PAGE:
Managers do nothing to foster a sense of meaning at work, but their attitudes can destroy employees’ sense that their work is meaningful, according to a study published in MIT Sloan Management Review.
According to the study, research increasingly points to the importance of a sense of meaning at work. Some studies suggest meaning is more important than any other component of work, including pay or working environment. Some companies have attempted to boost morale by finding ways to create a sense of meaning, but the study undermines the notion that this is the role of management. The study’s authors predicted working conditions would be a significant factor in meaning at work, but their research suggests meaning comes from the worker, not the workplace or manager.
Sense of Meaning at Work Does Not Come from Managers
Researchers identified 135 people working in 10 different professions. They asked participants to share stories about times when work felt meaningful, as well as moments when they felt their jobs were pointless.
They found meaning at work was an intensely personal experience that related to the way the work affected workers’ self-perceptions and reflected their values. Workers often related stories about how meaningful work related to personal experiences, such as a loved one’s working history or a memory of a family member.relationships, forcing people to act against their values, and overriding workers’ judgments ranked among the most common behaviors that reduced meaning at work.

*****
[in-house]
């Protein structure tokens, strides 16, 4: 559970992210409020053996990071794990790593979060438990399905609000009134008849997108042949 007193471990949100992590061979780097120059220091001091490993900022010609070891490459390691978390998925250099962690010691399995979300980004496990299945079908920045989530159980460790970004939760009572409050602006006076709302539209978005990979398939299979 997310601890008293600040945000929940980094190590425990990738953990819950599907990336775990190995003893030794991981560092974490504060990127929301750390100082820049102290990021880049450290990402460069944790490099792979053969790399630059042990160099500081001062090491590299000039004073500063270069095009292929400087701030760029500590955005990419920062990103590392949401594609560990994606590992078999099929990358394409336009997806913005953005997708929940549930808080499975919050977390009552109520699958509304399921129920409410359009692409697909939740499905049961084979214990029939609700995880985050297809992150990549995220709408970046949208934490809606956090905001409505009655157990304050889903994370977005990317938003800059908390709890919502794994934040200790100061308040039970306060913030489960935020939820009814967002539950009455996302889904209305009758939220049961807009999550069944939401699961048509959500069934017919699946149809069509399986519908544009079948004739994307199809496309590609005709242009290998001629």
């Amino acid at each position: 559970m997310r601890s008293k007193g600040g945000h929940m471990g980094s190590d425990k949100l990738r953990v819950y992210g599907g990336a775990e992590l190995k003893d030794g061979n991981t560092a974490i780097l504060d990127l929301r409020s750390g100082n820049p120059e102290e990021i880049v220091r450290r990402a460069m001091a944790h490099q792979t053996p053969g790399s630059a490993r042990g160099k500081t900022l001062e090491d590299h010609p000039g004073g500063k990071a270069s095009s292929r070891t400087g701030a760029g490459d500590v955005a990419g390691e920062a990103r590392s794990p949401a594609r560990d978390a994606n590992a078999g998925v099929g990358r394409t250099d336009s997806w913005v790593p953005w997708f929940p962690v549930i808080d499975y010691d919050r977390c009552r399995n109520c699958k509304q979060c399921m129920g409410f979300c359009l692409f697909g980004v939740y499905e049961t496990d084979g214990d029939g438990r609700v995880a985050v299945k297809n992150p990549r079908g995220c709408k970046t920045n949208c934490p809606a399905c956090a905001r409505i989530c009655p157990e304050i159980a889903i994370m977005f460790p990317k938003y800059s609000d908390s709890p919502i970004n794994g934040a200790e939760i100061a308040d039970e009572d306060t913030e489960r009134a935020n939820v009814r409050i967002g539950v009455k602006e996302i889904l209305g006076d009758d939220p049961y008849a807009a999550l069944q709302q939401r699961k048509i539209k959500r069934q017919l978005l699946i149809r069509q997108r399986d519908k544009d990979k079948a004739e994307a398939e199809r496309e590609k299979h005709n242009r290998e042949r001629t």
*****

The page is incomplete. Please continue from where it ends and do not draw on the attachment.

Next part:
What Does Meaningful Work Look Like?
Based upon the interviews, the researchers identified five traits of meaningful work:
- Reflective: Workers see their work as meaningful not in the moment, but after reflecting upon their actions.
- Self-transcendent: Employees see their work as more meaningful when it matters to other people.
- Episodic: Meaning happens periodically, rather than being a constant state.
- Poignant: People find their work meaningful even at times of mixed emotions, including negative feelings.
- Personal: People bring their human experiences to work, and their assessment of a job’s meaning depends on personal factors such as previous experiences and cultural values.
- Bailey, C., & Madden, A. (2016, June 1). What makes work meaningful–or meaningless. Retrieved from http://sloanreview.mit.edu/article/what-makes-work-meaningful-or-meaningless/?utm_medium=pr&utm_source=release&utm_campaign=featjune16
- Meaningful work not created, only destroyed, by bosses, study finds. (2016, June 3). Retrieved from https://www.sciencedaily.com/releases/2016/06/160603110259.htm
© Copyright 2016 GoodTherapy.org. All rights reserved.
The preceding article was solely written by the author named above. Any views and opinions expressed are not necessarily shared by GoodTherapy.org. Questions or concerns about the preceding article can be directed to the author or posted as a comment below.